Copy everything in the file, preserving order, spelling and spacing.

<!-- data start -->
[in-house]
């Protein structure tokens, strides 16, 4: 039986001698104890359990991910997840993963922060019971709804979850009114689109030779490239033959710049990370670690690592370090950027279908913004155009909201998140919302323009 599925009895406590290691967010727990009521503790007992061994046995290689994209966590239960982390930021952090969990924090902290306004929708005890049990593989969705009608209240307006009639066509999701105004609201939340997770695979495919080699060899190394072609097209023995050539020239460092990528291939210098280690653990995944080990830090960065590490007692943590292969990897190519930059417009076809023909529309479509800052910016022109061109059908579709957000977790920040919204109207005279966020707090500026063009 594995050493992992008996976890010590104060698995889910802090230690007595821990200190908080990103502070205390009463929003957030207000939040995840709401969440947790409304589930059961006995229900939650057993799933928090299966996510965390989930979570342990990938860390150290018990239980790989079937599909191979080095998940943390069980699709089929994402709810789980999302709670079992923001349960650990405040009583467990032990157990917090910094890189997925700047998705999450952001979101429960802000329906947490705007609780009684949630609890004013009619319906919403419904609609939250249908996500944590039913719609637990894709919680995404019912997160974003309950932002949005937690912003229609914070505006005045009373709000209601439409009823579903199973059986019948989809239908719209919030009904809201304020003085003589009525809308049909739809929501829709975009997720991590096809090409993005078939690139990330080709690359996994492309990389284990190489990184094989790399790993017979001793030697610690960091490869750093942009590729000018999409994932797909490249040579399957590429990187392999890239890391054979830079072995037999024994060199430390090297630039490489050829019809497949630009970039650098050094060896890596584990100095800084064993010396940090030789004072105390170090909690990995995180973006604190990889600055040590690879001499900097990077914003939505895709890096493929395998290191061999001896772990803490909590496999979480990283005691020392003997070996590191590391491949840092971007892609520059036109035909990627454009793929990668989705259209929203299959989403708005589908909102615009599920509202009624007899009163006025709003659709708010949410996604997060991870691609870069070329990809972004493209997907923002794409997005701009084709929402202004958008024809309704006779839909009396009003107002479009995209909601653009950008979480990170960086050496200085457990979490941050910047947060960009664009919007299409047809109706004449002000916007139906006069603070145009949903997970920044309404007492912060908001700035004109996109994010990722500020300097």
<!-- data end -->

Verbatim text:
[in-house]
């Protein structure tokens, strides 16, 4: 039986001698104890359990991910997840993963922060019971709804979850009114689109030779490239033959710049990370670690690592370090950027279908913004155009909201998140919302323009 599925009895406590290691967010727990009521503790007992061994046995290689994209966590239960982390930021952090969990924090902290306004929708005890049990593989969705009608209240307006009639066509999701105004609201939340997770695979495919080699060899190394072609097209023995050539020239460092990528291939210098280690653990995944080990830090960065590490007692943590292969990897190519930059417009076809023909529309479509800052910016022109061109059908579709957000977790920040919204109207005279966020707090500026063009 594995050493992992008996976890010590104060698995889910802090230690007595821990200190908080990103502070205390009463929003957030207000939040995840709401969440947790409304589930059961006995229900939650057993799933928090299966996510965390989930979570342990990938860390150290018990239980790989079937599909191979080095998940943390069980699709089929994402709810789980999302709670079992923001349960650990405040009583467990032990157990917090910094890189997925700047998705999450952001979101429960802000329906947490705007609780009684949630609890004013009619319906919403419904609609939250249908996500944590039913719609637990894709919680995404019912997160974003309950932002949005937690912003229609914070505006005045009373709000209601439409009823579903199973059986019948989809239908719209919030009904809201304020003085003589009525809308049909739809929501829709975009997720991590096809090409993005078939690139990330080709690359996994492309990389284990190489990184094989790399790993017979001793030697610690960091490869750093942009590729000018999409994932797909490249040579399957590429990187392999890239890391054979830079072995037999024994060199430390090297630039490489050829019809497949630009970039650098050094060896890596584990100095800084064993010396940090030789004072105390170090909690990995995180973006604190990889600055040590690879001499900097990077914003939505895709890096493929395998290191061999001896772990803490909590496999979480990283005691020392003997070996590191590391491949840092971007892609520059036109035909990627454009793929990668989705259209929203299959989403708005589908909102615009599920509202009624007899009163006025709003659709708010949410996604997060991870691609870069070329990809972004493209997907923002794409997005701009084709929402202004958008024809309704006779839909009396009003107002479009995209909601653009950008979480990170960086050496200085457990979490941050910047947060960009664009919007299409047809109706004449002000916007139906006069603070145009949903997970920044309404007492912060908001700035004109996109994010990722500020300097």